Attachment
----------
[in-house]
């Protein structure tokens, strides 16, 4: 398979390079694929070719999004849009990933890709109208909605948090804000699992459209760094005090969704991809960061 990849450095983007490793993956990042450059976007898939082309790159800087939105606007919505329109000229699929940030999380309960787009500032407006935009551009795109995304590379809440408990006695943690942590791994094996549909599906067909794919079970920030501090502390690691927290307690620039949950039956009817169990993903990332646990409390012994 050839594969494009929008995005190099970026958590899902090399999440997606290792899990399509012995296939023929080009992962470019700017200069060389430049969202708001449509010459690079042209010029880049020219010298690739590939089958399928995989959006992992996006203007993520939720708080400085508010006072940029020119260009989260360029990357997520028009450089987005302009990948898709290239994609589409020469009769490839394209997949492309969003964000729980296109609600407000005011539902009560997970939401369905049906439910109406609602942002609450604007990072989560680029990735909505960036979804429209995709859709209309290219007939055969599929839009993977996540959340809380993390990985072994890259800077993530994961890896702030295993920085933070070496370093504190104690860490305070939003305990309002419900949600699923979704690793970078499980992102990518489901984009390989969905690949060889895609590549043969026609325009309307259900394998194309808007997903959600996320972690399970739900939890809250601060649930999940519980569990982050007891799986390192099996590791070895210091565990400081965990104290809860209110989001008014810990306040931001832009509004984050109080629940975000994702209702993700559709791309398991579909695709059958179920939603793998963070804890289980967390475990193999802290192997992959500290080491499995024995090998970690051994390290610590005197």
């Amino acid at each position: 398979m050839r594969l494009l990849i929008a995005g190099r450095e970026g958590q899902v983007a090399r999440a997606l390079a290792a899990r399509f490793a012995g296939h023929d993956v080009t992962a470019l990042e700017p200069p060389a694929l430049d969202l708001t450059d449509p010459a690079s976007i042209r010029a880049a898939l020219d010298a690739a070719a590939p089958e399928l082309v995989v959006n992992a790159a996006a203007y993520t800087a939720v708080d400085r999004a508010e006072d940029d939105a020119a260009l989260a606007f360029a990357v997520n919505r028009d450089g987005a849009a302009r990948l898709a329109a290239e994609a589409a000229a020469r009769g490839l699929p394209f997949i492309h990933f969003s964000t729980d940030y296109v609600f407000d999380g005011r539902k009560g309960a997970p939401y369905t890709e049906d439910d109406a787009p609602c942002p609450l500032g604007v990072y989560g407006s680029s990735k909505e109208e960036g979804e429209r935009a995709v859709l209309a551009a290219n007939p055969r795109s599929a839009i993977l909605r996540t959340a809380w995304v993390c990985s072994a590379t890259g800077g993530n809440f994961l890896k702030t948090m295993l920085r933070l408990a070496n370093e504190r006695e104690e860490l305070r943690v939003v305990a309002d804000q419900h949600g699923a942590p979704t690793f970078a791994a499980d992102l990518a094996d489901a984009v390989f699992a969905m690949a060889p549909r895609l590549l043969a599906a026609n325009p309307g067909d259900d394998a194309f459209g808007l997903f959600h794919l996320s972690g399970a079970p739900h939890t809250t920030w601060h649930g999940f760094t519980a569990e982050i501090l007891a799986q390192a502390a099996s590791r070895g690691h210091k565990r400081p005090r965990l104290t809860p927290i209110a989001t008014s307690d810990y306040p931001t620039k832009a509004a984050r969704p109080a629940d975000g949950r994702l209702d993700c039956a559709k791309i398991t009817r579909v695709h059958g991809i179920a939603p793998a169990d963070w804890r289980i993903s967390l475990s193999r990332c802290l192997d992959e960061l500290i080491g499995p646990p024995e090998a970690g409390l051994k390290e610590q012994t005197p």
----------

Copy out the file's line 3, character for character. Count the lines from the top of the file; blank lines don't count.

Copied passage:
């Amino acid at each position: 398979m050839r594969l494009l990849i929008a995005g190099r450095e970026g958590q899902v983007a090399r999440a997606l390079a290792a899990r399509f490793a012995g296939h023929d993956v080009t992962a470019l990042e700017p200069p060389a694929l430049d969202l708001t450059d449509p010459a690079s976007i042209r010029a880049a898939l020219d010298a690739a070719a590939p089958e399928l082309v995989v959006n992992a790159a996006a203007y993520t800087a939720v708080d400085r999004a508010e006072d940029d939105a020119a260009l989260a606007f360029a990357v997520n919505r028009d450089g987005a849009a302009r990948l898709a329109a290239e994609a589409a000229a020469r009769g490839l699929p394209f997949i492309h990933f969003s964000t729980d940030y296109v609600f407000d999380g005011r539902k009560g309960a997970p939401y369905t890709e049906d439910d109406a787009p609602c942002p609450l500032g604007v990072y989560g407006s680029s990735k909505e109208e960036g979804e429209r935009a995709v859709l209309a551009a290219n007939p055969r795109s599929a839009i993977l909605r996540t959340a809380w995304v993390c990985s072994a590379t890259g800077g993530n809440f994961l890896k702030t948090m295993l920085r933070l408990a070496n370093e504190r006695e104690e860490l305070r943690v939003v305990a309002d804000q419900h949600g699923a942590p979704t690793f970078a791994a499980d992102l990518a094996d489901a984009v390989f699992a969905m690949a060889p549909r895609l590549l043969a599906a026609n325009p309307g067909d259900d394998a194309f459209g808007l997903f959600h794919l996320s972690g399970a079970p739900h939890t809250t920030w601060h649930g999940f760094t519980a569990e982050i501090l007891a799986q390192a502390a099996s590791r070895g690691h210091k565990r400081p005090r965990l104290t809860p927290i209110a989001t008014s307690d810990y306040p931001t620039k832009a509004a984050r969704p109080a629940d975000g949950r994702l209702d993700c039956a559709k791309i398991t009817r579909v695709h059958g991809i179920a939603p793998a169990d963070w804890r289980i993903s967390l475990s193999r990332c802290l192997d992959e960061l500290i080491g499995p646990p024995e090998a970690g409390l051994k390290e610590q012994t005197p």